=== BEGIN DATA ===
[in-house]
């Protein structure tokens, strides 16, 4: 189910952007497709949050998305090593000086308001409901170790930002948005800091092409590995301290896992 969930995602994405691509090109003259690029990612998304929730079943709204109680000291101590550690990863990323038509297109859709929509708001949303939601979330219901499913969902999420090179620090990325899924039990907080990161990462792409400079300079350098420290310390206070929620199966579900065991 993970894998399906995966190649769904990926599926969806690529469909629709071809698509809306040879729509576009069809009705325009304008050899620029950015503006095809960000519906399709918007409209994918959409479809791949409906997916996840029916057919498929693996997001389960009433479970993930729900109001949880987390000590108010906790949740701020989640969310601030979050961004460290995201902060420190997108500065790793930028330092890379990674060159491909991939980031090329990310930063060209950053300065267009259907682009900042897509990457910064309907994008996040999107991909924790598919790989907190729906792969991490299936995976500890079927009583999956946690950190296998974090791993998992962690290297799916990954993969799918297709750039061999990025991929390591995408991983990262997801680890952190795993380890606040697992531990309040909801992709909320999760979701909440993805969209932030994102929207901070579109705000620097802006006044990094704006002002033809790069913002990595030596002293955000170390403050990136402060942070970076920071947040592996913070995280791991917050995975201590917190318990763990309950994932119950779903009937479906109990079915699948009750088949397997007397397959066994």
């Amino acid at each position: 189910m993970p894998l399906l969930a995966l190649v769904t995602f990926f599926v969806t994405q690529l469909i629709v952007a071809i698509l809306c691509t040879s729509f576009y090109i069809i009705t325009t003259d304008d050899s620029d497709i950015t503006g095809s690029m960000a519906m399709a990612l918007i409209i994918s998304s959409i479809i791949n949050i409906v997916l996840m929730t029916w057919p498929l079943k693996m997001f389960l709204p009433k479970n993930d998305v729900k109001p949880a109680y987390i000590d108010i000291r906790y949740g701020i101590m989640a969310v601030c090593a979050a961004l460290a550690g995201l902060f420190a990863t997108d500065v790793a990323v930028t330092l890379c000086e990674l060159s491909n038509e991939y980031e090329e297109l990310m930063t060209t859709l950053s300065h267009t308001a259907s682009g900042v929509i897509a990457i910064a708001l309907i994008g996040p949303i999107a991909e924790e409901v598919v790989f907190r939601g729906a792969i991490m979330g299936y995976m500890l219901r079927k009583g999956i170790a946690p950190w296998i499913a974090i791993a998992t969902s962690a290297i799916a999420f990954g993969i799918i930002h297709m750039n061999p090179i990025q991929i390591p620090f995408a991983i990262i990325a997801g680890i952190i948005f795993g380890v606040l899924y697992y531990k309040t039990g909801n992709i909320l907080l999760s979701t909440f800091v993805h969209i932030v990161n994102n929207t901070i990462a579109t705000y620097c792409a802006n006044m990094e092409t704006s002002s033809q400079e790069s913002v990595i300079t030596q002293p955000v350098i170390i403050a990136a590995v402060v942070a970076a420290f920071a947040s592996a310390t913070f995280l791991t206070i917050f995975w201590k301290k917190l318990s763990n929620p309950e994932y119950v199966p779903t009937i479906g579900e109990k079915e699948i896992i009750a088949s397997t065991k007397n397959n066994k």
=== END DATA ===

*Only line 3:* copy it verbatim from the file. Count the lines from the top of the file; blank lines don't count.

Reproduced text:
């Amino acid at each position: 189910m993970p894998l399906l969930a995966l190649v769904t995602f990926f599926v969806t994405q690529l469909i629709v952007a071809i698509l809306c691509t040879s729509f576009y090109i069809i009705t325009t003259d304008d050899s620029d497709i950015t503006g095809s690029m960000a519906m399709a990612l918007i409209i994918s998304s959409i479809i791949n949050i409906v997916l996840m929730t029916w057919p498929l079943k693996m997001f389960l709204p009433k479970n993930d998305v729900k109001p949880a109680y987390i000590d108010i000291r906790y949740g701020i101590m989640a969310v601030c090593a979050a961004l460290a550690g995201l902060f420190a990863t997108d500065v790793a990323v930028t330092l890379c000086e990674l060159s491909n038509e991939y980031e090329e297109l990310m930063t060209t859709l950053s300065h267009t308001a259907s682009g900042v929509i897509a990457i910064a708001l309907i994008g996040p949303i999107a991909e924790e409901v598919v790989f907190r939601g729906a792969i991490m979330g299936y995976m500890l219901r079927k009583g999956i170790a946690p950190w296998i499913a974090i791993a998992t969902s962690a290297i799916a999420f990954g993969i799918i930002h297709m750039n061999p090179i990025q991929i390591p620090f995408a991983i990262i990325a997801g680890i952190i948005f795993g380890v606040l899924y697992y531990k309040t039990g909801n992709i909320l907080l999760s979701t909440f800091v993805h969209i932030v990161n994102n929207t901070i990462a579109t705000y620097c792409a802006n006044m990094e092409t704006s002002s033809q400079e790069s913002v990595i300079t030596q002293p955000v350098i170390i403050a990136a590995v402060v942070a970076a420290f920071a947040s592996a310390t913070f995280l791991t206070i917050f995975w201590k301290k917190l318990s763990n929620p309950e994932y119950v199966p779903t009937i479906g579900e109990k079915e699948i896992i009750a088949s397997t065991k007397n397959n066994k």